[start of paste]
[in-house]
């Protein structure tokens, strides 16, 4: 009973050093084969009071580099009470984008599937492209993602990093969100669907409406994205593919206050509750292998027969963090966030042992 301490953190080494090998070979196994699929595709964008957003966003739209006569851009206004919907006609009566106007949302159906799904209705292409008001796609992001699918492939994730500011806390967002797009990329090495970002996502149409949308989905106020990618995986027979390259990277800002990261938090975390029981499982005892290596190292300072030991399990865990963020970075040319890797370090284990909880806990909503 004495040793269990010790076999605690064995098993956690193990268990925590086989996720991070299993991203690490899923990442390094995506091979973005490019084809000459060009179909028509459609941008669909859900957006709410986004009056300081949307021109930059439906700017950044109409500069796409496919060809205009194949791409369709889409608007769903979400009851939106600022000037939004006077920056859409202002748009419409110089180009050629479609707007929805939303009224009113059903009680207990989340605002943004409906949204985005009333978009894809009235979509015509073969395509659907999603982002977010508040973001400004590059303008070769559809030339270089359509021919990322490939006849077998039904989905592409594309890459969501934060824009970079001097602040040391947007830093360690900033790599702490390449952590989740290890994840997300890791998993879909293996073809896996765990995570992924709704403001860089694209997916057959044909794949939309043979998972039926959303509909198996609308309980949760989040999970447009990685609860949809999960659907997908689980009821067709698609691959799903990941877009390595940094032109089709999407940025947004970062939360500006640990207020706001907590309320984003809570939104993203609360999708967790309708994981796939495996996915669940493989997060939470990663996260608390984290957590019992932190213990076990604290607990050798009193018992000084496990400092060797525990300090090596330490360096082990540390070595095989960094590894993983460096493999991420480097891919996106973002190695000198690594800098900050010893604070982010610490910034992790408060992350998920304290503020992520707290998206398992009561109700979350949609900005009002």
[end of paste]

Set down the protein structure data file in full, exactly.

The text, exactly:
[in-house]
């Protein structure tokens, strides 16, 4: 009973050093084969009071580099009470984008599937492209993602990093969100669907409406994205593919206050509750292998027969963090966030042992 301490953190080494090998070979196994699929595709964008957003966003739209006569851009206004919907006609009566106007949302159906799904209705292409008001796609992001699918492939994730500011806390967002797009990329090495970002996502149409949308989905106020990618995986027979390259990277800002990261938090975390029981499982005892290596190292300072030991399990865990963020970075040319890797370090284990909880806990909503 004495040793269990010790076999605690064995098993956690193990268990925590086989996720991070299993991203690490899923990442390094995506091979973005490019084809000459060009179909028509459609941008669909859900957006709410986004009056300081949307021109930059439906700017950044109409500069796409496919060809205009194949791409369709889409608007769903979400009851939106600022000037939004006077920056859409202002748009419409110089180009050629479609707007929805939303009224009113059903009680207990989340605002943004409906949204985005009333978009894809009235979509015509073969395509659907999603982002977010508040973001400004590059303008070769559809030339270089359509021919990322490939006849077998039904989905592409594309890459969501934060824009970079001097602040040391947007830093360690900033790599702490390449952590989740290890994840997300890791998993879909293996073809896996765990995570992924709704403001860089694209997916057959044909794949939309043979998972039926959303509909198996609308309980949760989040999970447009990685609860949809999960659907997908689980009821067709698609691959799903990941877009390595940094032109089709999407940025947004970062939360500006640990207020706001907590309320984003809570939104993203609360999708967790309708994981796939495996996915669940493989997060939470990663996260608390984290957590019992932190213990076990604290607990050798009193018992000084496990400092060797525990300090090596330490360096082990540390070595095989960094590894993983460096493999991420480097891919996106973002190695000198690594800098900050010893604070982010610490910034992790408060992350998920304290503020992520707290998206398992009561109700979350949609900005009002």